“The steep price on this one was $7,500,” Savage told listeners. “Now, you can have it for the low, low price of $6,750. Maybe if this were the actual Holy Grail, you could get that much for it, but I know this one won’t give you eternal life.”

While at sea

The life of the RetroMacCast began with inspiration found on one of those now-defunct Mac-themed cruises sponsored by MacWorld. Passenger Savage attended a how-to-podcast seminar by Leo LaPorte, longtime host of This Week in Tech.

For Savage, an engineer at Eglin Air Force Base in Florida, the idea would justify the existence of his “ridiculous” collection of Macs. He didn’t think his voice alone could carry a show, so he thought he needed to share the mic. He barely knew Leake, a graphic designer at the same Air Force base, but they had recently chatted after Savage saw Leake’s Mac shrine he created for his office.

“That basically started the conversation,” said Leake, who also has an impressive home collection he calls the Mac Attic. “He said he was thinking of doing a podcast and he asked me if I wanted to co-host. I was kind of happily surprised and I said yeah.

“It was obviously a fun idea when he approached me. We probably would still do it if there were only 12 people listening.”

James Savage and John Leake started a conversation that has lasted 10 years.
Photo courtesy of James Savage

The cast started before the wildfire traction provided by social media, so all Savage and Leake could do was hope people found them in the iTunes directory. They eventually told some friends, summoned the courage to ask different tech websites for a plug, and then started a website that lets members build a profile page, chat with one another, and find various resources.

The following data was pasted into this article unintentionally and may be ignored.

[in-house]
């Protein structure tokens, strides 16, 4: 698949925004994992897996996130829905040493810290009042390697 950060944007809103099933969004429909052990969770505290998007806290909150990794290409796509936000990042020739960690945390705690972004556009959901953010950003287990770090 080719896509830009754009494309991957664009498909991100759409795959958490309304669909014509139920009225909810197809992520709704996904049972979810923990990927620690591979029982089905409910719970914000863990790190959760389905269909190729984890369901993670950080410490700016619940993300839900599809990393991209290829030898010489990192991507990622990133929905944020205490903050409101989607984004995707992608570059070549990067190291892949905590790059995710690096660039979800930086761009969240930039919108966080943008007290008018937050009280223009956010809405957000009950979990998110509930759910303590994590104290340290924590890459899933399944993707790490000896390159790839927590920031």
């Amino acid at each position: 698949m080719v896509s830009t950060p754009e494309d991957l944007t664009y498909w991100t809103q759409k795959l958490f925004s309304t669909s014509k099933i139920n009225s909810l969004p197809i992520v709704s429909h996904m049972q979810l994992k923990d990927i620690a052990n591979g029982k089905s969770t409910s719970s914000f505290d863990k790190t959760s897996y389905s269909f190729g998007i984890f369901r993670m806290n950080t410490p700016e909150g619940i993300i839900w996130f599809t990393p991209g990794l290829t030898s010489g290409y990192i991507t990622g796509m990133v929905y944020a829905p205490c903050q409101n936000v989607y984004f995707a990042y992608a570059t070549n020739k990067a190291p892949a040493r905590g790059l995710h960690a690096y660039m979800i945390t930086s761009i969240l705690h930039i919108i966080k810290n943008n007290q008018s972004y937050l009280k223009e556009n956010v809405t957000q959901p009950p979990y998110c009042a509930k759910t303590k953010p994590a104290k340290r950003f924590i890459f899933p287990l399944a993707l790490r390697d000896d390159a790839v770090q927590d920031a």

The two have rarely recorded together. They live in different towns in Florida’s panhandle. After each recording segment, Leake transfers his audio to Savage, who then edits the show in GarageBand. Each episode winds up running between 40 minutes and an hour, and new ones usually appear in iTunes on Sunday evenings.

Occasionally, they will join up and do a live cast at a retro computing festival. Leake was at this year’s KansasFest, a gathering of Apple II enthusiasts in Kansas City, Mo., where he interviewed people for future episodes. Soon, some of those voices began to show up in the RetroMacCast membership role.

Love actually

With guests and field interviews, the hosts never tire of asking people about when Mac love first struck. Everyone has a story, and for an older generation it’s often a high school computer lab encounter.

Leake remembers when he first swooned over a Macintosh in high school, where he played games and learned some basic coding on an Apple II. This may explain what truly powers the podcast.

He graduated in 1984, entered the Air Force and, on a visit home a year later, stopped by his old high school. He popped in to see his computer science teacher. The Apple II was still there, but so was a brand-new Macintosh, probably a 128K model.

“I said, ‘What is that?’” Leake recalled. “So my teacher showed me how it worked and it was love at first site. It was huggable.”